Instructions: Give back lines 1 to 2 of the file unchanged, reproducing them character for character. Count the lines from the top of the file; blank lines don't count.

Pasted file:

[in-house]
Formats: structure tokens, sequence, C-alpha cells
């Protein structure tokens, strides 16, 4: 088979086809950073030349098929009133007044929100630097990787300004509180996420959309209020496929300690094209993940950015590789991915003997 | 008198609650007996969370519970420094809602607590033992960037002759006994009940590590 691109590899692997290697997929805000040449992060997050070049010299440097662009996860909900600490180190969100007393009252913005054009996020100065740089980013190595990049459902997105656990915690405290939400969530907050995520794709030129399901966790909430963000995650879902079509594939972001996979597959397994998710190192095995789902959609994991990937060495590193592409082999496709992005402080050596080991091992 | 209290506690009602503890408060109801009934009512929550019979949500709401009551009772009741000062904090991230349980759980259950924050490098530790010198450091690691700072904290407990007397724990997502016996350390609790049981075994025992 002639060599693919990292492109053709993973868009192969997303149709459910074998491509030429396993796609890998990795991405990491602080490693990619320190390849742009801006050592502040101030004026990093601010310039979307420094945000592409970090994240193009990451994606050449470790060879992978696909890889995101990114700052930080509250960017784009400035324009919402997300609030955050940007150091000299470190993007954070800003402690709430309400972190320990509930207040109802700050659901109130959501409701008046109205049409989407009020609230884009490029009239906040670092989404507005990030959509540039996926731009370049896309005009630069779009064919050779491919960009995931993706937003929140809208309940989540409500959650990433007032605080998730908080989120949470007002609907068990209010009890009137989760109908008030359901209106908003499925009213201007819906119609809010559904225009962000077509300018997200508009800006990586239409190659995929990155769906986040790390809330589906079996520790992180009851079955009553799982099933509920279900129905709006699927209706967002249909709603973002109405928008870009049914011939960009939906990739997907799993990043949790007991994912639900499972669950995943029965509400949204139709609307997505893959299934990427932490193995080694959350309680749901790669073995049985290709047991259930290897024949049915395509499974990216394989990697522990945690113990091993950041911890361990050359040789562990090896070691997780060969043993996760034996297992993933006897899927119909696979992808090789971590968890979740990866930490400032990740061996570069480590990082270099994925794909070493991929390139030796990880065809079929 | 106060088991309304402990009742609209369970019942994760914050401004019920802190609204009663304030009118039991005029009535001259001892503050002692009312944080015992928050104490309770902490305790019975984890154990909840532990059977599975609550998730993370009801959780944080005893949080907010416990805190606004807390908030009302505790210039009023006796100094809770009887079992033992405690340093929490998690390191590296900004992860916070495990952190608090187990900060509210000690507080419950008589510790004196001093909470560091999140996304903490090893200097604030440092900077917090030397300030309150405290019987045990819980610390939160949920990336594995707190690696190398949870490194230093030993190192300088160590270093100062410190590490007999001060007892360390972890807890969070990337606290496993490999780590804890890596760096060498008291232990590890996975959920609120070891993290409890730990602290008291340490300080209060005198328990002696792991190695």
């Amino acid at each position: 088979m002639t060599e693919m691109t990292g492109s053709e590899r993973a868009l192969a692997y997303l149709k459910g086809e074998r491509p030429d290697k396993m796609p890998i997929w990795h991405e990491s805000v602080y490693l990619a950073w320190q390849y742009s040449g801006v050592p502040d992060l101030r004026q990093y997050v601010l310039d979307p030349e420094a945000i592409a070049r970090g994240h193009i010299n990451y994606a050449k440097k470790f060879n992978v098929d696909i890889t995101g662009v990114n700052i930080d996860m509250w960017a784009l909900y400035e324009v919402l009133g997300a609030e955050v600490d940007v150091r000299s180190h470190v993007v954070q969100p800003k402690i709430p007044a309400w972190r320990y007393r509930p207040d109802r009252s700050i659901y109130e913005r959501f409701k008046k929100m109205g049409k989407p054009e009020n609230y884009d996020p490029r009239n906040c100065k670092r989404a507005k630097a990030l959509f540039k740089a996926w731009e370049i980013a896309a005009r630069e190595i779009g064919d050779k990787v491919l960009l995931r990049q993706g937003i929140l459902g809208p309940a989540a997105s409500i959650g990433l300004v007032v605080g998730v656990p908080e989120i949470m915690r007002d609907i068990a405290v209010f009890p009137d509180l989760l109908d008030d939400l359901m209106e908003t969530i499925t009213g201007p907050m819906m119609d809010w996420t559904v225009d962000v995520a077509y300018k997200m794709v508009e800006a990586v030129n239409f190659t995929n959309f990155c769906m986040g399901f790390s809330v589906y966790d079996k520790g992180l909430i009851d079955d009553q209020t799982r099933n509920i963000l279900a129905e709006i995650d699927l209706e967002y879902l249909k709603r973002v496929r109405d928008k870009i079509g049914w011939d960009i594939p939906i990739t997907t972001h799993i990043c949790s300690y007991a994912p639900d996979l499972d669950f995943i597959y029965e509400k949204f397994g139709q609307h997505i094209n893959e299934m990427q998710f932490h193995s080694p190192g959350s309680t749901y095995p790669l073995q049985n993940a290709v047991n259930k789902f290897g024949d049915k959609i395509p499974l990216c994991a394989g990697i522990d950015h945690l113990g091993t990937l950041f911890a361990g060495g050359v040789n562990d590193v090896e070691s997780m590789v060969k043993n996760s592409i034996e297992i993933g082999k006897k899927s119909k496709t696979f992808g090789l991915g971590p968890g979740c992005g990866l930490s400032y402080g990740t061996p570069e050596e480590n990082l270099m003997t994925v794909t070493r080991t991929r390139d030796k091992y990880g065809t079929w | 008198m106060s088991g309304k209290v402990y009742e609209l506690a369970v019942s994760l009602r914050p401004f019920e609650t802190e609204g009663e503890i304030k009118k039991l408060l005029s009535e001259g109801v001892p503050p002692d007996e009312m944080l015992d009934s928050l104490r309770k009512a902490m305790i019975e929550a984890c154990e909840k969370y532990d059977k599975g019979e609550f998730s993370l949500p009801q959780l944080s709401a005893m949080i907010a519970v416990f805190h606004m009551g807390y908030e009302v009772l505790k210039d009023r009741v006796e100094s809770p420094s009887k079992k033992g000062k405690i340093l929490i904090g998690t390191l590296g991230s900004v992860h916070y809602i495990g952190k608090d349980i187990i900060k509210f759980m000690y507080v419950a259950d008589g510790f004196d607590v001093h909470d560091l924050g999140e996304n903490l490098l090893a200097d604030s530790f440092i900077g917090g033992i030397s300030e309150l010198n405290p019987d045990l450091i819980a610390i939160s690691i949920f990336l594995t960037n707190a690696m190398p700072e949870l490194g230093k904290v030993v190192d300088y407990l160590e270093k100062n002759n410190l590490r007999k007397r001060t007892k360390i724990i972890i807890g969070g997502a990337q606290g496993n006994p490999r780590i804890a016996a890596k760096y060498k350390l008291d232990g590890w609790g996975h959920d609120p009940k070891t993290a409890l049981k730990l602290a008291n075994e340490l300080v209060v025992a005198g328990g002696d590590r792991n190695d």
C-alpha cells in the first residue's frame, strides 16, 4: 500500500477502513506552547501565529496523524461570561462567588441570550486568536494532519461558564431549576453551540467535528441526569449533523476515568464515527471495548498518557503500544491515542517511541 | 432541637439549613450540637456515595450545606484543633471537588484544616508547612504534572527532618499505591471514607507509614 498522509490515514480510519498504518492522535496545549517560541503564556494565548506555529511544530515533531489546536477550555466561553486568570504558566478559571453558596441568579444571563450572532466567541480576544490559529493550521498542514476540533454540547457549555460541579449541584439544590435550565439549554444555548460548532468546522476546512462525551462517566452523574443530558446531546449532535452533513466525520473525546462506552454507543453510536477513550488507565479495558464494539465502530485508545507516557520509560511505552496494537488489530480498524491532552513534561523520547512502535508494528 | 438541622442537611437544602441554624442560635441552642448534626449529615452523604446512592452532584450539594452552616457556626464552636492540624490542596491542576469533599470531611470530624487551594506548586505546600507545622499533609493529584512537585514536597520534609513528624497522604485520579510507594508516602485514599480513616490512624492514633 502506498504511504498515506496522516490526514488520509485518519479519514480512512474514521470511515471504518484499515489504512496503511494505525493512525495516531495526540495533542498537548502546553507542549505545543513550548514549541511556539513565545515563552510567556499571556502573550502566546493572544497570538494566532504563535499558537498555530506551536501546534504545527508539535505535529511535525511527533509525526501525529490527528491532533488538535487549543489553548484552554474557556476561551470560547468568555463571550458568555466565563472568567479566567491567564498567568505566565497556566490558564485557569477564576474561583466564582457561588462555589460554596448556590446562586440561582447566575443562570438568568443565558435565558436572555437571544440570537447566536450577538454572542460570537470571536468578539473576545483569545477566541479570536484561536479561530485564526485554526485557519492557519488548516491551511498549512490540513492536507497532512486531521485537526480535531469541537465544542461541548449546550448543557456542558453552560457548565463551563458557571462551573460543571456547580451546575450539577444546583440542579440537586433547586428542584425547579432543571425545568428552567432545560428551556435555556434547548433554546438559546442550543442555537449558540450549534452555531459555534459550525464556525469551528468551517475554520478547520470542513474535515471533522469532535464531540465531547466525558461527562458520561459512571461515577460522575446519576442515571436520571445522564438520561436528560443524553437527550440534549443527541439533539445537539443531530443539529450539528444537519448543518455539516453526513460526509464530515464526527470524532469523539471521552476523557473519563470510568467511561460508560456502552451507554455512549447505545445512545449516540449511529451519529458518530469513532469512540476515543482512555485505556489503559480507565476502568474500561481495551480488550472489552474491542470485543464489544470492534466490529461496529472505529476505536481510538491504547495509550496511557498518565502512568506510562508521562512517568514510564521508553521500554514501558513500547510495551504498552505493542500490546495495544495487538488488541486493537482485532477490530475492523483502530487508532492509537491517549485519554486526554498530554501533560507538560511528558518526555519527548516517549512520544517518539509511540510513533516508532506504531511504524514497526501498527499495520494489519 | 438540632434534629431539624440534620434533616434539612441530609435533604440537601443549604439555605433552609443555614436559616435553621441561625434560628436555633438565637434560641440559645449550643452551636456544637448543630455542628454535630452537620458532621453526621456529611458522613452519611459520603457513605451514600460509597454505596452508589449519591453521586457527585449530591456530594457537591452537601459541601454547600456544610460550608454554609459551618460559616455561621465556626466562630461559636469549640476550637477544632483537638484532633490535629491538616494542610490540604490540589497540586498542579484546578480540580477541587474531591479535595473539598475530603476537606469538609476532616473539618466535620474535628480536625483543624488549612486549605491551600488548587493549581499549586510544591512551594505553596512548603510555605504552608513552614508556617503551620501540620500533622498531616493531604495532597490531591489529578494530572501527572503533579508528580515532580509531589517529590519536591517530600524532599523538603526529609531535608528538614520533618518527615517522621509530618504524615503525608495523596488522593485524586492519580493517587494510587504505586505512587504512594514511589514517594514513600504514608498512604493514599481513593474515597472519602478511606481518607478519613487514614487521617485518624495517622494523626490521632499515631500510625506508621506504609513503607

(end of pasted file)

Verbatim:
[in-house]
Formats: structure tokens, sequence, C-alpha cells